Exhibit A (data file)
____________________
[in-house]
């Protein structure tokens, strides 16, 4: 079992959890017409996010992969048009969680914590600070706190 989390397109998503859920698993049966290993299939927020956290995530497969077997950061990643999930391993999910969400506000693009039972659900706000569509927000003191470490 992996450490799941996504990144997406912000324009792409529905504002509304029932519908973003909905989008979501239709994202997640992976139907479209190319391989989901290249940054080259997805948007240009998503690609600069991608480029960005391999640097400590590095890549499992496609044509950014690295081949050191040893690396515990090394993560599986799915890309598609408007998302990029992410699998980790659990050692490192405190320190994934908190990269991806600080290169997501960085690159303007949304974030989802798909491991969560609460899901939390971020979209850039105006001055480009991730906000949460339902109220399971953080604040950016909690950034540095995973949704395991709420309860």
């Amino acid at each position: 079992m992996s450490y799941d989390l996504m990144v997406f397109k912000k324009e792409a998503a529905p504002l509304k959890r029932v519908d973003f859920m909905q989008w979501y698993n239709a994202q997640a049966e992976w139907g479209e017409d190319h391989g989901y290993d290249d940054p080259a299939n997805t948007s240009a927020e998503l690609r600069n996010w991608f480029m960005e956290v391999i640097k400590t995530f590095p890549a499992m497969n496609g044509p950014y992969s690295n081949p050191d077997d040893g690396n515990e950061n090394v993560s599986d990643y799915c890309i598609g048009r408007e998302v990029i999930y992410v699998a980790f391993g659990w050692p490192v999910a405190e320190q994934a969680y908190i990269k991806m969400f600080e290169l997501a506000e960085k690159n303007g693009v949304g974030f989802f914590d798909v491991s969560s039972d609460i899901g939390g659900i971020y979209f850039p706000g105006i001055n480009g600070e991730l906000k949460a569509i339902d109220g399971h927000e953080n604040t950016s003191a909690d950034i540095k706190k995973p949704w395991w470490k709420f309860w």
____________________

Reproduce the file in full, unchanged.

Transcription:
[in-house]
């Protein structure tokens, strides 16, 4: 079992959890017409996010992969048009969680914590600070706190 989390397109998503859920698993049966290993299939927020956290995530497969077997950061990643999930391993999910969400506000693009039972659900706000569509927000003191470490 992996450490799941996504990144997406912000324009792409529905504002509304029932519908973003909905989008979501239709994202997640992976139907479209190319391989989901290249940054080259997805948007240009998503690609600069991608480029960005391999640097400590590095890549499992496609044509950014690295081949050191040893690396515990090394993560599986799915890309598609408007998302990029992410699998980790659990050692490192405190320190994934908190990269991806600080290169997501960085690159303007949304974030989802798909491991969560609460899901939390971020979209850039105006001055480009991730906000949460339902109220399971953080604040950016909690950034540095995973949704395991709420309860």
């Amino acid at each position: 079992m992996s450490y799941d989390l996504m990144v997406f397109k912000k324009e792409a998503a529905p504002l509304k959890r029932v519908d973003f859920m909905q989008w979501y698993n239709a994202q997640a049966e992976w139907g479209e017409d190319h391989g989901y290993d290249d940054p080259a299939n997805t948007s240009a927020e998503l690609r600069n996010w991608f480029m960005e956290v391999i640097k400590t995530f590095p890549a499992m497969n496609g044509p950014y992969s690295n081949p050191d077997d040893g690396n515990e950061n090394v993560s599986d990643y799915c890309i598609g048009r408007e998302v990029i999930y992410v699998a980790f391993g659990w050692p490192v999910a405190e320190q994934a969680y908190i990269k991806m969400f600080e290169l997501a506000e960085k690159n303007g693009v949304g974030f989802f914590d798909v491991s969560s039972d609460i899901g939390g659900i971020y979209f850039p706000g105006i001055n480009g600070e991730l906000k949460a569509i339902d109220g399971h927000e953080n604040t950016s003191a909690d950034i540095k706190k995973p949704w395991w470490k709420f309860w």